Here’s why most bets on the Super Bowl will be illegal
Most of the money wagered on Sunday's Super Bowl will be through illegal channels, due to a near-blanket ban on full-scale betting in the US.
Some $4.6bn (£3.2bn) or 97 per cent of bets will be made through sports books that are not licensed in Nevada, research has suggested.
Nevada is the only US state exempt from a federal ban on full-scale sports betting, meaning US bets placed outside it are illegal.
But UK punters are free to take a bet on the major event, as the ban only applies to people in US jurisdictions other than Nevada.
Only three per cent, or $138.5m, of the total gambling outlay is expected to be wagered through licensed sports books, the American Gaming Association has said.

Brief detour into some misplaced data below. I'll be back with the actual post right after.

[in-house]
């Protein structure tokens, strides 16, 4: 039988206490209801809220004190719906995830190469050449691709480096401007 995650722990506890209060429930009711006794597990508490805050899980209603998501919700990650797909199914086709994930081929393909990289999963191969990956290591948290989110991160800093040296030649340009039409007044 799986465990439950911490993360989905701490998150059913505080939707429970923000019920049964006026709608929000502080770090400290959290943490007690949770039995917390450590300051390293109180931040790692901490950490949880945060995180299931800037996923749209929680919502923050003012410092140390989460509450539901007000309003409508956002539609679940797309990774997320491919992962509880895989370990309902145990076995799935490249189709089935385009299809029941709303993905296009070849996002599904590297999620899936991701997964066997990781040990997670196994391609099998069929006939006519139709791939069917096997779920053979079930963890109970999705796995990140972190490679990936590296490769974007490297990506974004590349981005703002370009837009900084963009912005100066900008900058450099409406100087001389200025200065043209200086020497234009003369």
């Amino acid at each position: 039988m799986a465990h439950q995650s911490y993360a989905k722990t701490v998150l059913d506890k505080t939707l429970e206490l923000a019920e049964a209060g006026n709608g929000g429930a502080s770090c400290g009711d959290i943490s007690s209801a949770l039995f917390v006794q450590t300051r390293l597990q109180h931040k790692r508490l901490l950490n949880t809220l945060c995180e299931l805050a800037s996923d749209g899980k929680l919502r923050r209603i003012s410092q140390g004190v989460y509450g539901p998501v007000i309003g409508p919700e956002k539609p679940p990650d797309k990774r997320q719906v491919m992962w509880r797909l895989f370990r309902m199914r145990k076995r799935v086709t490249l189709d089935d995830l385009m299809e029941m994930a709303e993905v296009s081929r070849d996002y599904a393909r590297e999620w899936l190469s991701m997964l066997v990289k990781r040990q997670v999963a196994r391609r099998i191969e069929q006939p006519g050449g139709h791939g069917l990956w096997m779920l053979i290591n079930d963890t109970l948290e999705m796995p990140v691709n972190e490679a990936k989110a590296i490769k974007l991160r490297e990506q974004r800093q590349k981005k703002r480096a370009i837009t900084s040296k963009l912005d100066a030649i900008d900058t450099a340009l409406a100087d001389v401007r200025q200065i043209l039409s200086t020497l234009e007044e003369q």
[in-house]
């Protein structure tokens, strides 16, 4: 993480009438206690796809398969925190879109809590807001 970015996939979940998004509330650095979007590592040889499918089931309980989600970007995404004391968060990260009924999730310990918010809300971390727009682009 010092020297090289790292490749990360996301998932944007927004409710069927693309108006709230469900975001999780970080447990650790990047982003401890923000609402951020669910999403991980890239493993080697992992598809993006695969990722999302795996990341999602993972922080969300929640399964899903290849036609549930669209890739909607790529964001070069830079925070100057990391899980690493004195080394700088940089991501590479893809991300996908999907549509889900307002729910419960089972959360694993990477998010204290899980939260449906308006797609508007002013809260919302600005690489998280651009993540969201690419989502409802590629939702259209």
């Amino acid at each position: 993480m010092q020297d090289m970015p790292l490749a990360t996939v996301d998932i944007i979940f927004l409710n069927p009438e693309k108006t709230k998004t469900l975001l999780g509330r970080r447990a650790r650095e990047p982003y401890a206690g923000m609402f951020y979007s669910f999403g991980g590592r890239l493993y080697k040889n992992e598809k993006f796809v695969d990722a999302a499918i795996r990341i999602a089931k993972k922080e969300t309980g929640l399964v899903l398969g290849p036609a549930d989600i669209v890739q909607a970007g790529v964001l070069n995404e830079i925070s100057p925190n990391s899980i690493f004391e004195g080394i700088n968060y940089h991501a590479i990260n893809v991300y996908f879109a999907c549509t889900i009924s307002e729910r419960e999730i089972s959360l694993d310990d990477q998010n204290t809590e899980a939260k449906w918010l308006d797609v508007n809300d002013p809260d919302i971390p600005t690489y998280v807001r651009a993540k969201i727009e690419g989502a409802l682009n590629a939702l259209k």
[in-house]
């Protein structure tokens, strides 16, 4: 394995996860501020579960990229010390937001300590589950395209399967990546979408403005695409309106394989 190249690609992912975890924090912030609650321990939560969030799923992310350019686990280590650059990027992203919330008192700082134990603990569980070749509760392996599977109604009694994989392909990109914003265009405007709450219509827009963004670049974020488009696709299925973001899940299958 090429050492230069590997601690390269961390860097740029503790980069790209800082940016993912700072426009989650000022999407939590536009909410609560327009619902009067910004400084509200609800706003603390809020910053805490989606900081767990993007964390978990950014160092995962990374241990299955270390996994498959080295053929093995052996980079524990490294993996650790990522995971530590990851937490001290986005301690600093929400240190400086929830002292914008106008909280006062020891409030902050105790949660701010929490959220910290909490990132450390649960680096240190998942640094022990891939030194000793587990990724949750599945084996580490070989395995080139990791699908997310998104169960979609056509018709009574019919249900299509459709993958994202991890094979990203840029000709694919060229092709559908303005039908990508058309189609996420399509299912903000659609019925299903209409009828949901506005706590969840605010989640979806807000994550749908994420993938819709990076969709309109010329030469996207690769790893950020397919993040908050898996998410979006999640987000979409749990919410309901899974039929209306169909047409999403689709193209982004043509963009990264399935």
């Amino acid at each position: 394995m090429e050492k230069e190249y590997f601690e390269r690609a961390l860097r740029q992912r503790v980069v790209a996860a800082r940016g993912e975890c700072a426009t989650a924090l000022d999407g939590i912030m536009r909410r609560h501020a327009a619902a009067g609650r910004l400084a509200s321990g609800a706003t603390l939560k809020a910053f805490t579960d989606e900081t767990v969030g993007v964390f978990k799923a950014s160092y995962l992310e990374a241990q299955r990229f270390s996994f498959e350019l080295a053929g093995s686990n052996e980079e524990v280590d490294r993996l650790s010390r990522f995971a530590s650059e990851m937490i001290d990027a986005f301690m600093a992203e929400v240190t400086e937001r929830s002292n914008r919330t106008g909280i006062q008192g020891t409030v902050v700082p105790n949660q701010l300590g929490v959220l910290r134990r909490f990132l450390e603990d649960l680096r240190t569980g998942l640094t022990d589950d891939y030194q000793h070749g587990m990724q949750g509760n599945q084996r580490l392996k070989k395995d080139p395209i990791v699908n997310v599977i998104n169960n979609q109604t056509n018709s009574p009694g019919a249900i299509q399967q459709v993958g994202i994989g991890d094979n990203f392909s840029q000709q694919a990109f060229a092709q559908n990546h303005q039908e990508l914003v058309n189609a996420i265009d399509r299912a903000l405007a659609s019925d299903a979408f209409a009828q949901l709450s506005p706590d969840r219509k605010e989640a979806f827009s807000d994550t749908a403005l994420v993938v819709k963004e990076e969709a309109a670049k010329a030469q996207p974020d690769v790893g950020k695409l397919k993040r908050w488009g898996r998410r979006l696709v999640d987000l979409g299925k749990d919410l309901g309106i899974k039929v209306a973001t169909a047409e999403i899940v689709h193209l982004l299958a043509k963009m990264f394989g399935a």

London-listed bookie William Hill has 108 locations in Nevada and said it can offer legitimate betting to the state's residents and visitors.
Two customers have already put huge bets of more than $1m on underdogs the Philadelphia Eagles to win, but the New England Patriots are still the favourites. Patriots quarterback Tom Brady is the favourite to be Most Valuable Player.